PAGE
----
2. Speaking of personal design, that is surely where we are headed in recent years. Do the hard work up front to determine what is a habit and what is something you really desire in the kitchen. For example - do you want the dishwasher on the adjacent wall of kitchen because you are used to it or because you really like to use it in that position? Beware of kneejerk reactions - think carefully!

3. What is timeless? I think it is safe to say that classic wood species such as cherry, maple, and other, somewhat "quiet" grained woods in brown stained finishes are truly timeless, as they communicate a classic furniture quality. Whites as well are classic for kitchen cabinetry - who doesn't love a white kitchen?

4. How to get value? Value is received, as above, in a timeless design, in timeless products and components, in quality products which will last over time. It is a sustainable way of thinking as well.

5. What are cool products? Having been to many design shows, I can tell you that sinks with glass worktop covers to conceal the sink from an open kitchen are hot! Hardware in warm finishes and hardware that is more bulky in nature (more bang for the buck) works well in today's kitchens, and of course, hardware is the jewelry of the kitchen! A warm/modern look for the kitchen is what many people are thinking about now.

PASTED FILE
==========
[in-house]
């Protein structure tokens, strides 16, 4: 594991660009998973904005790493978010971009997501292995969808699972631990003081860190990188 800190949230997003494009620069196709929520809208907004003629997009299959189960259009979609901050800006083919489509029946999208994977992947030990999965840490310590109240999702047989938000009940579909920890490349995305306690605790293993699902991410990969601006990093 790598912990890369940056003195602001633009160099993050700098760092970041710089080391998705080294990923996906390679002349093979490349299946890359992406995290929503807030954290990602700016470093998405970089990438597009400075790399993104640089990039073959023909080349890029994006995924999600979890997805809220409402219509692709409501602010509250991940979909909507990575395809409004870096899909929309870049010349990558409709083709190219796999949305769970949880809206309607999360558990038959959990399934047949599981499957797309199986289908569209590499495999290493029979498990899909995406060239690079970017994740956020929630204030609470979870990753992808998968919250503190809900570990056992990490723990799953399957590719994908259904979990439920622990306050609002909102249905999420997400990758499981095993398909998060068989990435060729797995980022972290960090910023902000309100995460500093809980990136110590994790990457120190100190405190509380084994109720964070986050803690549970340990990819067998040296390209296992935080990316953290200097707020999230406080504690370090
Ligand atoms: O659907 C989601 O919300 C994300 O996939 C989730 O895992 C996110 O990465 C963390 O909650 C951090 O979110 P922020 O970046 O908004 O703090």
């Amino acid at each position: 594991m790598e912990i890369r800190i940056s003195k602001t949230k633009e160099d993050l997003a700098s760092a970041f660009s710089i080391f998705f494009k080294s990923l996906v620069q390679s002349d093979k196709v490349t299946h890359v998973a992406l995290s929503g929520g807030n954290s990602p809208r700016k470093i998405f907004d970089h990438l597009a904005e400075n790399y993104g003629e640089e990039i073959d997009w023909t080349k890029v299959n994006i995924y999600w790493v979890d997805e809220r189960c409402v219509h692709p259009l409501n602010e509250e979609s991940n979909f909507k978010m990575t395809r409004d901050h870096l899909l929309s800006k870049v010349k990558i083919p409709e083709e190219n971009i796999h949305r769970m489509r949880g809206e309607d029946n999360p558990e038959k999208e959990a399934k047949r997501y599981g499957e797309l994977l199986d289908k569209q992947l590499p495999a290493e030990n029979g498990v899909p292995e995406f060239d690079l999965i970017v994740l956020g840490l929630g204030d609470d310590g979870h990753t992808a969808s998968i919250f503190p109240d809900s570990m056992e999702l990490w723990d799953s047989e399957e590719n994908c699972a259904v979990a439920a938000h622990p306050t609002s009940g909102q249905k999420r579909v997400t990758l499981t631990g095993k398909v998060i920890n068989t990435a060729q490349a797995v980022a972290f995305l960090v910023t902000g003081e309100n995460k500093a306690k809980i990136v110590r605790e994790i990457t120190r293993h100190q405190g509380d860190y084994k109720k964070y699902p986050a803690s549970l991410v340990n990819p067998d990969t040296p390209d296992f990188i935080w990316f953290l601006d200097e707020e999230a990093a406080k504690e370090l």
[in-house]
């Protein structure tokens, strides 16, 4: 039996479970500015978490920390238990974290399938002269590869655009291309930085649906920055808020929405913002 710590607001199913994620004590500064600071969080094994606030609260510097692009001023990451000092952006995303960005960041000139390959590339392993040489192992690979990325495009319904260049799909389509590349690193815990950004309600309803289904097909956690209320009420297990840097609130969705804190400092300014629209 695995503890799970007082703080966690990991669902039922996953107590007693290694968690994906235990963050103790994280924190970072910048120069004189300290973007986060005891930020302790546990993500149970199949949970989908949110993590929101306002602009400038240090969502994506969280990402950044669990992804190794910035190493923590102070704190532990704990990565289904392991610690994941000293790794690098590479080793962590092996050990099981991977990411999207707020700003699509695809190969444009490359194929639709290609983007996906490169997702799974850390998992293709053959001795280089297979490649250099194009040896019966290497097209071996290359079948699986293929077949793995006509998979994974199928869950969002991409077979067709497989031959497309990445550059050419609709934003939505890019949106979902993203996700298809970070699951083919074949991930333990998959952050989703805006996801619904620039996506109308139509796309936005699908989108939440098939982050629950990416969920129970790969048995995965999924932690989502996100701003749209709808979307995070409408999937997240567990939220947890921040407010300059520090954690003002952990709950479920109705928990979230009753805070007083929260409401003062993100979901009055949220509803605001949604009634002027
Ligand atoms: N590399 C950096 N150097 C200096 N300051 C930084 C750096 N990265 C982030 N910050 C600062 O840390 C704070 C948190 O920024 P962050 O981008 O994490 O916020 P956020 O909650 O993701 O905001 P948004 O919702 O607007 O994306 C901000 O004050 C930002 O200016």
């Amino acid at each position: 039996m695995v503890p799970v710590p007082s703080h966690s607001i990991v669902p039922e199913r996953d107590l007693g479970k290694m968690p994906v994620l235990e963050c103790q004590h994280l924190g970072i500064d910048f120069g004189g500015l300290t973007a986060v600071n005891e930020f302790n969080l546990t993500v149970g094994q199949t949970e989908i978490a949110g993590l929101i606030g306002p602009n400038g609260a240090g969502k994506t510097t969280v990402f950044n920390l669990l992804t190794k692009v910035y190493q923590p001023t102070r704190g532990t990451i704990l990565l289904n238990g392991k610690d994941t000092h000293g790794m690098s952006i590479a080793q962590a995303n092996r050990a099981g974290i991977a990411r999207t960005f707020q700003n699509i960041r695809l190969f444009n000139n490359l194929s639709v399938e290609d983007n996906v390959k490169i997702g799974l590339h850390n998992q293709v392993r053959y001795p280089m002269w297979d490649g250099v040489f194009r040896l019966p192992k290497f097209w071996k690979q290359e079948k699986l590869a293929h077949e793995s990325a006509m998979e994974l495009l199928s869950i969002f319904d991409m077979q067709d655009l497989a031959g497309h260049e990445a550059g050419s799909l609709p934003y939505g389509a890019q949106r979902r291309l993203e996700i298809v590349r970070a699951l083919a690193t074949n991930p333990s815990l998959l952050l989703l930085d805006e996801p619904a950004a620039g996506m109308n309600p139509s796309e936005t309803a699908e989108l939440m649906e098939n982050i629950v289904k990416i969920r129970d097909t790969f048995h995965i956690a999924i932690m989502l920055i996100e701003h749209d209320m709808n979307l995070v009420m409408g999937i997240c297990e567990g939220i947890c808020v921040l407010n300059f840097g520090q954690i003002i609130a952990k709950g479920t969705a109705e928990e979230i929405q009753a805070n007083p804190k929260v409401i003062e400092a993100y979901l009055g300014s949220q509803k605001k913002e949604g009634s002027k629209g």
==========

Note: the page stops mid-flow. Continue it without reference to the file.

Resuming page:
6. Appliances! Appliances are becoming increasingly concealed as the kitchen floorplan is becoming more open to surrounding rooms. Even ovens are being seen behind closed doors. Panels on appliances do the trick to disguise the function behind the cabinetry facade.

7. Social Network - The kitchen is the social hub of the house and we are seeing larger, multifunctional islands being designed into the kitchen. Easy to communicate with others and great for assisting the chef or a spot to use for entertaining purposes such as arranging wine and wine glasses on one end, islands serve endless social functions. 

8. Where to start? With so many activities happening in our kitchens, write a list of all the activities you see going on in your kitchen. What is your lifestyle? How much importance and use will certain activities take on in the kitchen? Be realistic about your lifestyle and a functional kitchen design will follow!

9. Healthy Kitchen Design - Appliances today have healthy features! Grills, steamers, steam cooking in ovens, rotisseries, filtered water in our taps, fresher refrigerator storage, induction cooking - these are some examples of how appliances can truly work to produce and enhance a more healthy lifestyle.

10. Take your time! The kitchen was not built in a day! The more time you can shed old habits and hone in on what is really important to your family "now", the better your kitchen will be aligned to the real "you." 

Below, a preliminary floorplan for an open kitchen. Cozy, social, ahhhhh!

KBIS 2011 Kitchens

I always like to walk the kitchen and bath show and take pictures of the kitchen displays. Having just been at IMM Cologne in January, the kitchen designs were dramatically different at KBIS and I MUST gather together the images I have of full size kitchen displays from the IMM Cologne show.